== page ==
Cryptocurrency is a digital or virtual currency that uses cryptography for security. A defining feature of a cryptocurrency, and arguably its most endearing allure, is its organic nature; it is not issued by any central authority, rendering it theoretically immune to government interference or manipulation.
Energy prices are fluid and ever-changing. They are impacted by global events, weather patterns, and many other factors. Despite this volatility, there is a connection between energy prices and cryptocurrency. As the demand for cryptocurrency increases, so does the demand for energy.
How Cryptocurrency Mining Works
Cryptocurrency mining is the process by which transactions are verified and added to the public ledger, known as the blockchain, and also the means through which new crypto coins are created. Individual blocks added by miners should contain a proof-of-work (PoW).
Mining rigs usually consist of a Graphics Processing Unit (GPU) or an Application-Specific Integrated Circuit (ASIC), which can be very expensive. In order to generate new coins and earn a reward, miners must solve complex mathematical problems using computing power in order to discover new blocks. The more miners that are competing to discover new blocks, the harder the mathematical problems become.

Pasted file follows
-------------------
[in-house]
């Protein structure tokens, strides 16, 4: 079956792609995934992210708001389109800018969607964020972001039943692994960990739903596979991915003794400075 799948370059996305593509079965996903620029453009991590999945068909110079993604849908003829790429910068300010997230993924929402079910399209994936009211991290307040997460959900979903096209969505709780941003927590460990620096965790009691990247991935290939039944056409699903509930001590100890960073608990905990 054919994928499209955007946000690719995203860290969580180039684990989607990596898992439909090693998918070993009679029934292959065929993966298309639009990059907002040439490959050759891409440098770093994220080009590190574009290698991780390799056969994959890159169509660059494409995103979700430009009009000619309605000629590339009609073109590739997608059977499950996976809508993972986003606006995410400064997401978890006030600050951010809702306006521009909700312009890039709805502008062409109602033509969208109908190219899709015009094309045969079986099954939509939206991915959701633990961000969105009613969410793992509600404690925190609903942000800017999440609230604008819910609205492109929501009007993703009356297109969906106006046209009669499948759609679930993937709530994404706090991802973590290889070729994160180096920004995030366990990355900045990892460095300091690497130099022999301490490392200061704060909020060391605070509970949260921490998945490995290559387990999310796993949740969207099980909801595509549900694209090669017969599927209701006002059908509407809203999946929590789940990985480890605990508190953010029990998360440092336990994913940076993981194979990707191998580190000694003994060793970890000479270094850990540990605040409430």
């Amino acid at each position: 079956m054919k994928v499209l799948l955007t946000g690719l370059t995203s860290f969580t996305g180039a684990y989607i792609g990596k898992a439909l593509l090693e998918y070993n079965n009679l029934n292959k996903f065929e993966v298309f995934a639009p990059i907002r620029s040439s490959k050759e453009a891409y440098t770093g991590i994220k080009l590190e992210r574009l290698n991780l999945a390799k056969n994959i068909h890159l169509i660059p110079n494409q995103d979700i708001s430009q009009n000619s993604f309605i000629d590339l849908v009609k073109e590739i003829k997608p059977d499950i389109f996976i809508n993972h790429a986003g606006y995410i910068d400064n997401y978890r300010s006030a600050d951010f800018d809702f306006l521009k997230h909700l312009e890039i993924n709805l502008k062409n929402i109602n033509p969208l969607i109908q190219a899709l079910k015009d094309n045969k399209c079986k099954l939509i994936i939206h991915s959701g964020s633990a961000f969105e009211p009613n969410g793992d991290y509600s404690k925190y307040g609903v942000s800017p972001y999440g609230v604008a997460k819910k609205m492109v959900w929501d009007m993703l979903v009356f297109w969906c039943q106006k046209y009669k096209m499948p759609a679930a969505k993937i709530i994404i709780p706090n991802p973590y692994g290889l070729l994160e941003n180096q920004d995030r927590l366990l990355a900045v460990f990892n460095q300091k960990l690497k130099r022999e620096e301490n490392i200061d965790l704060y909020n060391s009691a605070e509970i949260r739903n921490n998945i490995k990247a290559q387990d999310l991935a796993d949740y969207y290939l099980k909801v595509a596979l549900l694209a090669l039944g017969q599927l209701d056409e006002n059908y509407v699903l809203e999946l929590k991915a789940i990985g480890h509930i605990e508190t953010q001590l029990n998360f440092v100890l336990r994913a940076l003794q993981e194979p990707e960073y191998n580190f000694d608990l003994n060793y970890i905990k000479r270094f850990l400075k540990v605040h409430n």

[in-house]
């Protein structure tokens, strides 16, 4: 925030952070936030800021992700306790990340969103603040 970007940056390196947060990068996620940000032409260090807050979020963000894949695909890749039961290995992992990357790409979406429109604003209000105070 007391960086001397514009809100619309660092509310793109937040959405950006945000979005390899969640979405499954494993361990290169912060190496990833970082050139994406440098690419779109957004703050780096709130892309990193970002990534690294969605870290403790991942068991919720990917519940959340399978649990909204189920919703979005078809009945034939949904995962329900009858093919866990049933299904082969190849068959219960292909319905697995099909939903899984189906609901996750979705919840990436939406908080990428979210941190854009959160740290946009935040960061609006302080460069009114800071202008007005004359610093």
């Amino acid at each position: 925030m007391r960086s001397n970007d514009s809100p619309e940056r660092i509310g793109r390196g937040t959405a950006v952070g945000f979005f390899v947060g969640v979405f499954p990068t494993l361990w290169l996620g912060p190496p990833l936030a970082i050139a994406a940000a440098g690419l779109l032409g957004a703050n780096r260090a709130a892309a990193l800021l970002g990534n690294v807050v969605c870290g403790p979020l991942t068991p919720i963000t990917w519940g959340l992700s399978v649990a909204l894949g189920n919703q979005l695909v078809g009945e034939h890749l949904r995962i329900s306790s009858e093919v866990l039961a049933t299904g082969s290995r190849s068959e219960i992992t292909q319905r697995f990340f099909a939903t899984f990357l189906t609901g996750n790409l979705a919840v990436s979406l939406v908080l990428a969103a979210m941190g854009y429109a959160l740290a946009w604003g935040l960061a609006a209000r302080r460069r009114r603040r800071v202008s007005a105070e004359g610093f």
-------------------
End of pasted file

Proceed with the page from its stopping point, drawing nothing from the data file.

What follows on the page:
The Relationship between Cryptocurrency and Energy Prices
The vast majority of cryptocurrency mining takes place in China due to the country’s cheap electricity, as well as its chilly climate which helps to keep mining rigs cool. However, as China’s crackdown on cryptocurrency continues, miners are looking for alternative locations with cheap energy prices. Let’s take a look at how the price of energy affects cryptocurrency mining.
When energy prices are low, mining is profitable because it requires less investment to earn rewards. This leads to an increase in miners and hence more competition for block discovery. As competition increases and blocks becomes harder to discover, consumers will start to see an impact on their wallets as transaction fees increase. When energy prices are high, mining becomes unprofitable and some miners will likely leave the market leading to less competition. This may lead to a drop in transaction fees as blocks become easier to discover again. In short, when energy prices go up so do transaction fees and vice versa.
Cryptocurrency is here to stay but its future is unclear. What is certain however is that its success depends on access to cheap energy sources. As we have seen time and time again, when energy prices rise so do transaction fees making it difficult for consumers to justify using cryptocurrencies. On the other hand, whenenergy prices drop too low it becomes unprofitable for miners leadingto centralization of power which goes against one of cryptocurrencys key tenets – decentralization. It seems that for now at least, cryptocurrency is at the mercy of volatile energy markets.